Also, if he's hitting behind an L screen, make sure he hits it just over the screen, not into it. This ensures that he's using a (roughly 30 degree) swing plane that allows the ball to leave the infield.

      As far as pitching, my son and I had fun trying out different techniques that we read about. We would try something, and I would gun him for 5-10 pitches to see if it helped. We tried different grips, arm motions, leg kicks, leg motions, stride length, etc.
      Last edited by songtitle; 05-09-2012, 08:44 AM.
      efastball.com - hitting and pitching fact checker

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      • #4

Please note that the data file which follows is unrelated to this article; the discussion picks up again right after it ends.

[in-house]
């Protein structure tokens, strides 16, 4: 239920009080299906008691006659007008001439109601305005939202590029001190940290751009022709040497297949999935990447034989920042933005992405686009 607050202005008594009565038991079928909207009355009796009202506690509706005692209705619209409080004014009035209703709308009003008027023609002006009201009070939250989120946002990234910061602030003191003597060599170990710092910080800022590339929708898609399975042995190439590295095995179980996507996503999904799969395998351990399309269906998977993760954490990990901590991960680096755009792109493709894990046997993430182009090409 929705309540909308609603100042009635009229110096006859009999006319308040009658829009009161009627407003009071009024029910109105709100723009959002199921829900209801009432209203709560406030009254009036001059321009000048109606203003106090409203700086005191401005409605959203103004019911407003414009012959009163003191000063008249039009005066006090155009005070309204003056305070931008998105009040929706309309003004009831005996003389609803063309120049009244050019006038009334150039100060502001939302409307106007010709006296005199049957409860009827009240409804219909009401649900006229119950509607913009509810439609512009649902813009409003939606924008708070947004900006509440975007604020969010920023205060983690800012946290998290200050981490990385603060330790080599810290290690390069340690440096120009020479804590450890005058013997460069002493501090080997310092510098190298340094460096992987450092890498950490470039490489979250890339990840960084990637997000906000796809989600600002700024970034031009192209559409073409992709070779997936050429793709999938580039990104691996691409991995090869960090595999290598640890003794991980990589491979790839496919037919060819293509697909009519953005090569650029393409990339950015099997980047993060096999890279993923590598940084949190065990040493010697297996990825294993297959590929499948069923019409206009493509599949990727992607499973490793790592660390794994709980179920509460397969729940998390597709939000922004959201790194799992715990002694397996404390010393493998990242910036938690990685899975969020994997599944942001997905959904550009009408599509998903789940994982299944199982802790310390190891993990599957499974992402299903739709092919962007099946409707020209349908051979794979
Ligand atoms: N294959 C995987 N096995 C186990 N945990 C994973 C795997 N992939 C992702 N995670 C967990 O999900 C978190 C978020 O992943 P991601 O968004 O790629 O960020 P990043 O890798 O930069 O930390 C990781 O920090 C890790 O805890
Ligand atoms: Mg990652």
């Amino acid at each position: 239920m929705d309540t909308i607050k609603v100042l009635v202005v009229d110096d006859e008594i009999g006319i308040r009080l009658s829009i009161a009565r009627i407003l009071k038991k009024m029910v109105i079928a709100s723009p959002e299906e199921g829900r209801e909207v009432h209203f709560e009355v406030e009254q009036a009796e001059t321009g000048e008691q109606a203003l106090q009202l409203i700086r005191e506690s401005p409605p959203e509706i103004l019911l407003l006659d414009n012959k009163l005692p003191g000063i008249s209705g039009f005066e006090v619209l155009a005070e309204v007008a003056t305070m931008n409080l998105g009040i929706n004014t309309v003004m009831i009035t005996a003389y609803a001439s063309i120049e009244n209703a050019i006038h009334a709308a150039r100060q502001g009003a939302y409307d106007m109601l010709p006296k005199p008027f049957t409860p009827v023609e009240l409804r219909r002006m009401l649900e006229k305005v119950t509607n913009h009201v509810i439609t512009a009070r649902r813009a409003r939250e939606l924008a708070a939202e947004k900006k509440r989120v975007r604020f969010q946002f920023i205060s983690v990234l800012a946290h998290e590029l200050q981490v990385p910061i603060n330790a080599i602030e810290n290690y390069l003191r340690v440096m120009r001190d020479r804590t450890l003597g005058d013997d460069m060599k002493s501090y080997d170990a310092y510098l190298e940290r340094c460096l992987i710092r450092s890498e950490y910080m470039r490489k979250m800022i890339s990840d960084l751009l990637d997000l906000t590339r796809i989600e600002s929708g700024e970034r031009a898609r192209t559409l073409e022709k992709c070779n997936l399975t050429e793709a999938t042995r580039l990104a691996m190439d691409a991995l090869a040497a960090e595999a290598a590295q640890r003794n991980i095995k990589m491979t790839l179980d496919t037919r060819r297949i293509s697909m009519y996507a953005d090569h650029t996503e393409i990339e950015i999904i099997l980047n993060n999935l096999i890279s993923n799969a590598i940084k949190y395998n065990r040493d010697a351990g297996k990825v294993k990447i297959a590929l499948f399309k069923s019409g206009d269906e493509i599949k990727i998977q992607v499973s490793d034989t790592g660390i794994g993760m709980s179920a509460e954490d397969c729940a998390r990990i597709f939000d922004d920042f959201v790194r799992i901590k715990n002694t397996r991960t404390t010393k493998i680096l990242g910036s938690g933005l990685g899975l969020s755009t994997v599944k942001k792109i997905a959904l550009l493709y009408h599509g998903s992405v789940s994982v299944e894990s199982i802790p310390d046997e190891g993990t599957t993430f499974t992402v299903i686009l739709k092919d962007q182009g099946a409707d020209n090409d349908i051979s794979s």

I have a "glove radar" that I got used off of ebay pretty cheaply and it seems to measure bat speed correctly as well. It's made by the same people as the swing speed radar, but you have to push a button before each speed reading.

        But it's hard (for me at least) to really understand what to do with a bat speed number.

        For example, my son has two bats of the same length: one a -12, and the other a -6. Suppose his bat speed is 20% less with the -6 bat -- which bat will hit the ball farther? Will the heavier bat be harder to make contact with?

        Even if you knew all the factors: bat moment of inertia, weight, center of gravity, length, coefficient of restitution, etc, it would be hard to know the right answer. The math is complicated.

        The Swing Speed people say to try out a number of bats and then go with the heaviest one you can still swing at, or close to, your maximum swing speed. Makes sense... but does it work?